Possibly the best movie made by John Ford with John Wayne, and possibly one of his best stop. Indeed The Searchers, quite probably ranks among the best Westerns ever made, and possibly one of the best, or influential movies ever made. Some might say one of the most controversial also. The acting, cinematography, scrip and plot all come together for a classic
Opening a few years after the close of the American Civil War, where he fought with the Confederacy, Nathan Edwards (John Wayne, She wore a Yellow Ribbon, 1949) returns to the family home, his sword in hand. We are not directly told what he did in those years since the war, but he has a bag of gold, the origins of which are unknown. The homecoming is not without tensions. Some years previously he rescued a young boy from Comanches and left him at the home with Ethan’s brother, effectively the boy is his adoptive nephew. Immediately Nathan remarks how the boy could be mistaken for a half-breed, there is a tension between the two throughout the film, the causes of which can vary from mentor/student, to begrudgery and racism, it is sometimes hard to tell which is which.
While home, news comes through of raids on neighbours homesteads, the local Texas Ranger Captain, Sam Clayton (Ward Bond, Rio Bravo, 1959) calls and asks for help with volunteers to join the search. While out it becomes clear that the raids were a diversion, returning home to the farms, we find the Edwards’s home burnt down, and all dead except the girls, who are missing. The Rangers, after a brief burial service officiated over by Rev. Clayton, go in search of the Comanches in question, they come into contact with suspect Indians but after skirmishes, there are too few Rangers left to be effective. Nathan goes on with his “nephew” Martin Pawley (Jeffrey Hunter, Star Trek, 1986) and his older niece Lucy’s fiancé Brad Jorgensen (Harry Carey Jr., Big Jake, 1971), after a while they find Lucy, dead and having been raped, Brad in a fit of anger attacks the Indian settlement and is killed in the process.
As the year progresses, the two are no closer to finding Debbie, they return home to their old neighbours, The Jorgensens (Brad’s parents), here he is given a letter from a trader which might be a clue to Debbie’s whereabouts, here they learn the identity of the Indian who is believed to have Debbie, Scar (Henry Brandon, The War of The Worlds, 1953), a Comanche chief. As the pair travel we learn more about them, The trader who wrote to them originally is killed by Nathan for trying to rob his gold. As they progress they learn an number of Scar’s people have been killed by the Army following an engagement. At this stage our heroes get close to Debbie, where we realise Nathan is more intent on killing his niece rather than rescuing her. She is damaged goods beyond repair. They are unable to get to her. They return home as the light of Martin’s eye is being married to another, and as predicted a fist fight ensues, this is broken by word from the Army (the young Lt. is with Nathan’s old friend Mose Harper (Hank Wardon, The Alamo, 1960) who is “half-crazy). They have found the Indians holding Debbie. Without any other discussion, Nathan leaves for the camp, Martin quickly behind him. The Texas rangers raid the camp, Martin kills scar while Nathan scalps him, once again we see Nathan as a dark figure, guided by his own moral code, as this happens Debbie is fleeing , confused. Nathan chases after her, Martin fearing that Nathan will kill her, chases after them both. As Nathan reaches Debbie, he simply helps her on to his horse and says those famous words “Let’s go home”. The final scene when they arrive home is closed off with that famous closing shot of Wayne walking away through the door.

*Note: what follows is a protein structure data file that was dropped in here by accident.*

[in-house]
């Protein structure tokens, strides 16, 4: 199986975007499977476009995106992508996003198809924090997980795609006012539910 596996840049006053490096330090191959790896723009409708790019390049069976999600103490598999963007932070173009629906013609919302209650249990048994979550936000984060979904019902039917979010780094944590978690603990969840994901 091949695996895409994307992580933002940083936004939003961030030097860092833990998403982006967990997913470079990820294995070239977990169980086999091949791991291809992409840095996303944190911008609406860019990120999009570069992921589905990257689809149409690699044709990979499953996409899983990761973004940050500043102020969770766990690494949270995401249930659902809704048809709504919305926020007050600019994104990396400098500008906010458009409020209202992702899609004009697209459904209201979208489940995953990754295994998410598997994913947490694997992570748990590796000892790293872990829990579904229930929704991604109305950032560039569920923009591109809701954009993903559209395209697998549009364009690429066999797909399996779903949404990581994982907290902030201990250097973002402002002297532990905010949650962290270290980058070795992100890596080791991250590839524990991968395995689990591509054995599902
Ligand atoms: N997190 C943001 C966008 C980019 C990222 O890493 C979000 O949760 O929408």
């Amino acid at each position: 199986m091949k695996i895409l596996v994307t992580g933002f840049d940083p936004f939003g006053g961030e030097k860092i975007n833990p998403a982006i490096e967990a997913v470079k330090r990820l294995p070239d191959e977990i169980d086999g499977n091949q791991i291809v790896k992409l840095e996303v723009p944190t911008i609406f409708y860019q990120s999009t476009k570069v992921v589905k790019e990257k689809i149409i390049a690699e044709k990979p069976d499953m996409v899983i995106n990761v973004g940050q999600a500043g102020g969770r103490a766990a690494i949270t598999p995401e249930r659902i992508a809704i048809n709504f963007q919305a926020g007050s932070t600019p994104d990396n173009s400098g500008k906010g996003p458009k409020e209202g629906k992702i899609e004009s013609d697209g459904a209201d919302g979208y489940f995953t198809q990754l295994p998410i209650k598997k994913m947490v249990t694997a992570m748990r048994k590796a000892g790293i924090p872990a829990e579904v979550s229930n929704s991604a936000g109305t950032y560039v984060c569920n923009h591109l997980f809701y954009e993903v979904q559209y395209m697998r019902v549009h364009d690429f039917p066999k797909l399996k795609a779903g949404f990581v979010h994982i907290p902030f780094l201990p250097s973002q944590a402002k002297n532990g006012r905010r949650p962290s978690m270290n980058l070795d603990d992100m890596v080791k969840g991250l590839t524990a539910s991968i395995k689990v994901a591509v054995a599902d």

Beautifully crafted both cinematically and through its script, written by Frank S. Nugent, who was actually Ford’s son-in-law and Alan le May (author of the original book). Watching this today, it is still as fresh as when it was first made. We can also see firsthand the changing attitude of society, not just with the 19th century but with the mid-20th century and today. Within a few short years the way the Native American Indians are portrayed is changed forever, no longer are they the stock-in-trade bad guys.
This is a short enough review, it could be a lot shorter – Excellent movie, one of the best ever made, involving the search for an young girl and the individuals own search for themselves and their values.